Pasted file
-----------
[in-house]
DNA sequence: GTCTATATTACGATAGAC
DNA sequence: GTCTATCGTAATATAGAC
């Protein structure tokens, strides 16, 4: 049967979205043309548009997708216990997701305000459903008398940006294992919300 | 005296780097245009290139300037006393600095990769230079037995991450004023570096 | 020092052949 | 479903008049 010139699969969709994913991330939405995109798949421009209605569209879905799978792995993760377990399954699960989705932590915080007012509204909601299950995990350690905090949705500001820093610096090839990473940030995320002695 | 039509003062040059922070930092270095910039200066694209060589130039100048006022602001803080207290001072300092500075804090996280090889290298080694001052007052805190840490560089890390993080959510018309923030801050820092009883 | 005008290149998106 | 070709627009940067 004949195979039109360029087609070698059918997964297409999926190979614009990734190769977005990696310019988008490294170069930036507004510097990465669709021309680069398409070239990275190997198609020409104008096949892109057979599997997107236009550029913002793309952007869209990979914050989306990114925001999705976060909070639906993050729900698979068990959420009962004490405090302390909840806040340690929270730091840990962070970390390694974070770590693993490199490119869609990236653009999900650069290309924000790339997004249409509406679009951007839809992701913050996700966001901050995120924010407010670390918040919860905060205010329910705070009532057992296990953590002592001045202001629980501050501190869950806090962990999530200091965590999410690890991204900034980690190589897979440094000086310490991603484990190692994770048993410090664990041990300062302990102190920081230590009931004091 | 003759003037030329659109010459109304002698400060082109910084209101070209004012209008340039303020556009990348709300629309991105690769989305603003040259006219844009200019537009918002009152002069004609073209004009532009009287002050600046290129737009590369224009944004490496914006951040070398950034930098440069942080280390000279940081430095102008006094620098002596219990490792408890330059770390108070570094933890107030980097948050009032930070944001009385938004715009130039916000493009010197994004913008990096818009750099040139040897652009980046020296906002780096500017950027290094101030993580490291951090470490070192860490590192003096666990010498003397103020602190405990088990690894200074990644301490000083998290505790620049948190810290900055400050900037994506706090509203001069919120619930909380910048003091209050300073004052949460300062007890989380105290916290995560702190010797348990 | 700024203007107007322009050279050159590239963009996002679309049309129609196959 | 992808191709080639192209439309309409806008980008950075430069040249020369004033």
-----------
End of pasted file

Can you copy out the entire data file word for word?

[in-house]
DNA sequence: GTCTATATTACGATAGAC
DNA sequence: GTCTATCGTAATATAGAC
């Protein structure tokens, strides 16, 4: 049967979205043309548009997708216990997701305000459903008398940006294992919300 | 005296780097245009290139300037006393600095990769230079037995991450004023570096 | 020092052949 | 479903008049 010139699969969709994913991330939405995109798949421009209605569209879905799978792995993760377990399954699960989705932590915080007012509204909601299950995990350690905090949705500001820093610096090839990473940030995320002695 | 039509003062040059922070930092270095910039200066694209060589130039100048006022602001803080207290001072300092500075804090996280090889290298080694001052007052805190840490560089890390993080959510018309923030801050820092009883 | 005008290149998106 | 070709627009940067 004949195979039109360029087609070698059918997964297409999926190979614009990734190769977005990696310019988008490294170069930036507004510097990465669709021309680069398409070239990275190997198609020409104008096949892109057979599997997107236009550029913002793309952007869209990979914050989306990114925001999705976060909070639906993050729900698979068990959420009962004490405090302390909840806040340690929270730091840990962070970390390694974070770590693993490199490119869609990236653009999900650069290309924000790339997004249409509406679009951007839809992701913050996700966001901050995120924010407010670390918040919860905060205010329910705070009532057992296990953590002592001045202001629980501050501190869950806090962990999530200091965590999410690890991204900034980690190589897979440094000086310490991603484990190692994770048993410090664990041990300062302990102190920081230590009931004091 | 003759003037030329659109010459109304002698400060082109910084209101070209004012209008340039303020556009990348709300629309991105690769989305603003040259006219844009200019537009918002009152002069004609073209004009532009009287002050600046290129737009590369224009944004490496914006951040070398950034930098440069942080280390000279940081430095102008006094620098002596219990490792408890330059770390108070570094933890107030980097948050009032930070944001009385938004715009130039916000493009010197994004913008990096818009750099040139040897652009980046020296906002780096500017950027290094101030993580490291951090470490070192860490590192003096666990010498003397103020602190405990088990690894200074990644301490000083998290505790620049948190810290900055400050900037994506706090509203001069919120619930909380910048003091209050300073004052949460300062007890989380105290916290995560702190010797348990 | 700024203007107007322009050279050159590239963009996002679309049309129609196959 | 992808191709080639192209439309309409806008980008950075430069040249020369004033």